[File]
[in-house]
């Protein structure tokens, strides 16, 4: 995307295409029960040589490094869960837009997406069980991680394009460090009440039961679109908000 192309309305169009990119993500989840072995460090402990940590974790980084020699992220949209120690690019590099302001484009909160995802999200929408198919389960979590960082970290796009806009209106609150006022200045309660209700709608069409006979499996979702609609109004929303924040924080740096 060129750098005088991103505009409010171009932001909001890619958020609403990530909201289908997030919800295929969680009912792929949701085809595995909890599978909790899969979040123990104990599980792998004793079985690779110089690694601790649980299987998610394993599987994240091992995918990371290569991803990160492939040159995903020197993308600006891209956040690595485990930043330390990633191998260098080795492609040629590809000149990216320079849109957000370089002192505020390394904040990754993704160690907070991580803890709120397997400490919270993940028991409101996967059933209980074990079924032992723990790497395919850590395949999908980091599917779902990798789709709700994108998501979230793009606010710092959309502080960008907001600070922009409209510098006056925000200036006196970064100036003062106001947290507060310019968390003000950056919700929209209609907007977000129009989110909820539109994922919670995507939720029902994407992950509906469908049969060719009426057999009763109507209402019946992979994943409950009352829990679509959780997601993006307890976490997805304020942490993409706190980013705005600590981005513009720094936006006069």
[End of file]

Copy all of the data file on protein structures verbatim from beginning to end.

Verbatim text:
[in-house]
């Protein structure tokens, strides 16, 4: 995307295409029960040589490094869960837009997406069980991680394009460090009440039961679109908000 192309309305169009990119993500989840072995460090402990940590974790980084020699992220949209120690690019590099302001484009909160995802999200929408198919389960979590960082970290796009806009209106609150006022200045309660209700709608069409006979499996979702609609109004929303924040924080740096 060129750098005088991103505009409010171009932001909001890619958020609403990530909201289908997030919800295929969680009912792929949701085809595995909890599978909790899969979040123990104990599980792998004793079985690779110089690694601790649980299987998610394993599987994240091992995918990371290569991803990160492939040159995903020197993308600006891209956040690595485990930043330390990633191998260098080795492609040629590809000149990216320079849109957000370089002192505020390394904040990754993704160690907070991580803890709120397997400490919270993940028991409101996967059933209980074990079924032992723990790497395919850590395949999908980091599917779902990798789709709700994108998501979230793009606010710092959309502080960008907001600070922009409209510098006056925000200036006196970064100036003062106001947290507060310019968390003000950056919700929209209609907007977000129009989110909820539109994922919670995507939720029902994407992950509906469908049969060719009426057999009763109507209402019946992979994943409950009352829990679509959780997601993006307890976490997805304020942490993409706190980013705005600590981005513009720094936006006069």